NCC bans sugary drinks
Sugary drinks are off the menu at the Nelson City Council and from all of its events as of this week.
Nelson Mayor Rachel Reese made the announcement at the annual Local Government NZ conference opening ceremony in Nelson yesterday laying down the gauntlet to the Auckland super-city mayor.
"Len Brown - imagine the difference you could make to the health of the children in your city," she said as the audience applauded her challenge for him to follow suit.
Nelson is the first council in the country to ban sugary drinks and follows the Nelson Marlborough District Health Board in doing so.
"I wanted to put the challenge out to other mayors from across the country," said Reese. Although she had not caught up with Brown after the opening ceremony she said she had received "a good smile" from him and a positive response from other mayors.
Water will replace sugary drinks at all council community events, but the policy will not impact on alcoholic beverages or the Cricket World Cup, which is sponsored by PepsiCo.
"My focus is on the young children in our community and giving them a healthy choice," said Reese.
"The alcohol discussion doesn't come into that. It's not the focus of this initiative - which is this being the best city in New Zealand to raise children."
She said the Cricket World Cup was an existing event and the council had a contract with the organisers who had a sponsorship arrangement with suppliers, leaving this event outside the bounds of the new policy, which was principally for Nelson City Council community events.
Reese said she had received positive feedback from a number of community-based organisations wanting to get involved - with Riverside Pool replacing all sugary drinks with healthier alternatives and Nelmac offering to provide free drinking water at all events.
"This is actually so simple. It's just about choosing what you supply. It's a choice and what we didn't want to do was take something away and not replace it," she said.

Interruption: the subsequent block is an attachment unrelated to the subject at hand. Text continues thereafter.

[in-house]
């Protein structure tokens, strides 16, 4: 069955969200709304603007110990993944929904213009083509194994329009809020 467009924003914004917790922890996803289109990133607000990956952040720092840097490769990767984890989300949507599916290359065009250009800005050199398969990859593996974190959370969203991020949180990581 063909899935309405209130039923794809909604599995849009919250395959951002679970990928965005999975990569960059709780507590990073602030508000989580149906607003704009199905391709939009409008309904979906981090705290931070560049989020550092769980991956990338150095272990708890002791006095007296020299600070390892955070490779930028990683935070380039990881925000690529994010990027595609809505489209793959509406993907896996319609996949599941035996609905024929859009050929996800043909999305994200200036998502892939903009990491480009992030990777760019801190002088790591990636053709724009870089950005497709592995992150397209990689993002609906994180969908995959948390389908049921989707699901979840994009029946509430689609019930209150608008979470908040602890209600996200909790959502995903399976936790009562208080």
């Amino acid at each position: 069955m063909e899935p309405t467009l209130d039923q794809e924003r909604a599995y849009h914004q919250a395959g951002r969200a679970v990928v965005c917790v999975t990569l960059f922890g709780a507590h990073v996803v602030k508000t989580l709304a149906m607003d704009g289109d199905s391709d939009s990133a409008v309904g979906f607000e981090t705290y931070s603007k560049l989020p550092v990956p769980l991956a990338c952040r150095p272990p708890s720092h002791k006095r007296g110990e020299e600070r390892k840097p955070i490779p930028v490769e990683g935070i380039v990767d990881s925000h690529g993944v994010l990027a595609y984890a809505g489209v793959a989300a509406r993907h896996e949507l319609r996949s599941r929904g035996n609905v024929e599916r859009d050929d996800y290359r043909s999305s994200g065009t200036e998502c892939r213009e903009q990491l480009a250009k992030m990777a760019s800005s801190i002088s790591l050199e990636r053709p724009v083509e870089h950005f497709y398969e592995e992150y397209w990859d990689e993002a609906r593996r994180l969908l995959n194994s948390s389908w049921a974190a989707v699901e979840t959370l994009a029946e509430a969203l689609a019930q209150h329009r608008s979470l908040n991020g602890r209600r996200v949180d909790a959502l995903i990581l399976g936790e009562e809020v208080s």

Nelson Marlborough DHB principal dental officer Dr Rob Beaglehole, who inspired the DHB's move to ban the drinks, backed the council's decision.
"The DHB totally supports what Rachel and the Nelson City Council has done because she's acting as a great role model to other councils around the country," he said.
Singling out Brown in her speech was a good move, said Beaglehole as he "has the most children in his patch".
"The Government needs to take this seriously as does local government," he said.
The Nelson Marlborough DHB spends $1 million a year to treat children with rotting teeth.
Beaglehole agreed with Reese that the focus should be on sugary drinks rather than alcohol because such drinks were not generally accessible to children anyway, but much harm was being caused by sugary beverages that were often given to children from a young age.
Up to four DHBs have adopted the no sugary drinks policy since March and Beaglehole was hopeful other councils would pick up on Nelson's example and join the no sugary drinks club.
This position by the Nelson council was a turnaround from the previously elected council which was split over the sugary drinks ban last year. The issue made it no further than the debate stage, while the Tasman District Council voted against a ban last year.
The Nelson Mail